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P-3 PreschoolSelected Research & Readings (Additional Resources)
 
  P-3 PRESCHOOL
 
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P-3
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Maximizing Reform in the Stimulus Bill: Supporting Effective Early Education MS Word PDF - Countless studies have shown that high-quality pre-kindergarten programs narrow achievement gaps and produce long-term gains in student learning and educational attainment. States have made substantial investments in pre-K and other early education programs over the past decade. But current state budget shortfalls threaten states’ progress in improving access to high-quality early education programs. This ECS Briefing Memo argues that the solution is to use ARRA funds to creatively support quality early education programs. (Sara Mead, The New America Foundation and the Education Commission of the States, May 2009)...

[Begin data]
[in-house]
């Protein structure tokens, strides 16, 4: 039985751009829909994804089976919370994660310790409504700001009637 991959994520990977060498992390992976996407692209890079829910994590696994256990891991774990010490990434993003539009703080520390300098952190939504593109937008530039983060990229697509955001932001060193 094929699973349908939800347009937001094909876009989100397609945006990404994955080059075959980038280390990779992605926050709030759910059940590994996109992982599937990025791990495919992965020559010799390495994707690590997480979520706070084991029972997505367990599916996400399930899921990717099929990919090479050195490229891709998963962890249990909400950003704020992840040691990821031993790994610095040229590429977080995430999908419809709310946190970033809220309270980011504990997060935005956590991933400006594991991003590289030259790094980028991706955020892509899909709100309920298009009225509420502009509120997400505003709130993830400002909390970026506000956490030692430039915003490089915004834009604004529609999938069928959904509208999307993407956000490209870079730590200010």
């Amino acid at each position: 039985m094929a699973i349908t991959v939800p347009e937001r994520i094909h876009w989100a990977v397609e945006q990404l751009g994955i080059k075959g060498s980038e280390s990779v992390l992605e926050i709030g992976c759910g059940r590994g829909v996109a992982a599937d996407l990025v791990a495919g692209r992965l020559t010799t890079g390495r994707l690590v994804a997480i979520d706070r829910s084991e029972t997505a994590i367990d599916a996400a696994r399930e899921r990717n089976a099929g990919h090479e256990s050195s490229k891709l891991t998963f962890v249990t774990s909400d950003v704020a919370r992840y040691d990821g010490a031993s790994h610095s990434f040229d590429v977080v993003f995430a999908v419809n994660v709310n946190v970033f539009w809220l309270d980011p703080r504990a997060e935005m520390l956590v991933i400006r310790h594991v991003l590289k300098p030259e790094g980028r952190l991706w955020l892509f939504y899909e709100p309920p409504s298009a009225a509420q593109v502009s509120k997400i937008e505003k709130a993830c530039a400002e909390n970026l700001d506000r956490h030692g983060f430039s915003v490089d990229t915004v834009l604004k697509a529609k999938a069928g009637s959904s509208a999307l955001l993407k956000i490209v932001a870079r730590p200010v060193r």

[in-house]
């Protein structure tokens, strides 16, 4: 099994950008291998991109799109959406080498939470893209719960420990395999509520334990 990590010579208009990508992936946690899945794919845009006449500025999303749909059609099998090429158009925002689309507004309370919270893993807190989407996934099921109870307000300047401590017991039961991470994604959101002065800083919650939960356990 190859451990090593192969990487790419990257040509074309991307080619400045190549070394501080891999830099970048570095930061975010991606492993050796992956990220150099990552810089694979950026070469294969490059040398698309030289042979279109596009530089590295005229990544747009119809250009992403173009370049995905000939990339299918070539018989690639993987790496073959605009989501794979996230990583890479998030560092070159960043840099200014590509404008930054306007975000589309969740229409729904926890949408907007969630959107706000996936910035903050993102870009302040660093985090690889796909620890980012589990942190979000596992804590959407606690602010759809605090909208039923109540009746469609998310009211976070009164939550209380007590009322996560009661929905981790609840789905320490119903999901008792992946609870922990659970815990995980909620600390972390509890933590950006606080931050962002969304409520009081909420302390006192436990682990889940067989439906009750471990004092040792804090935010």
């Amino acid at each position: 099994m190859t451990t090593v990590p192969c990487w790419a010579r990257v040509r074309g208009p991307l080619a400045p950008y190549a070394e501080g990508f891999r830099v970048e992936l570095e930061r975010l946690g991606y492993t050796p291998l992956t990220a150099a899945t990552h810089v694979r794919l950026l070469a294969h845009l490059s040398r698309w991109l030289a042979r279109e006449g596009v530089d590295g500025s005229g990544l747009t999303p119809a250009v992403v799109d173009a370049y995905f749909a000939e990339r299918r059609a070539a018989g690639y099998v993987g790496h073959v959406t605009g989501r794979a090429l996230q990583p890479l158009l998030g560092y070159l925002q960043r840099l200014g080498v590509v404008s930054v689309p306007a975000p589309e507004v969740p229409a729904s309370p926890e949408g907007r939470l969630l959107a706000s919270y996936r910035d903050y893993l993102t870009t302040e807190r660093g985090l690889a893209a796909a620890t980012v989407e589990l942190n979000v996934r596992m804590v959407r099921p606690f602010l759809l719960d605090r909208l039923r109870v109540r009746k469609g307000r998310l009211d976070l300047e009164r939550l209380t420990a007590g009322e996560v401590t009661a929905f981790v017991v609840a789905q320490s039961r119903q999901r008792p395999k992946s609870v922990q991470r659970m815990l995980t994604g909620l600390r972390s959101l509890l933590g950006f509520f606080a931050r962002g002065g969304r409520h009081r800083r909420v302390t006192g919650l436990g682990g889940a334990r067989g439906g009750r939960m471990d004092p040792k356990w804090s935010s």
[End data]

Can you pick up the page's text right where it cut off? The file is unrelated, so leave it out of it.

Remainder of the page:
NCLB: Implications for Early Learning PDF - The goal of this brief is twofold: (1) to inform early learning educators and policymakers better about specific NCLB components, and (2) to begin to discern what implications – both positive and negative – NCLB holds for the early learning field. It includes sections on adequate yearly progress, highly qualified teachers, and reading and literacy. (Kristie Kauerz and Jessica McMaken, Education Commission of the States, June 2004)...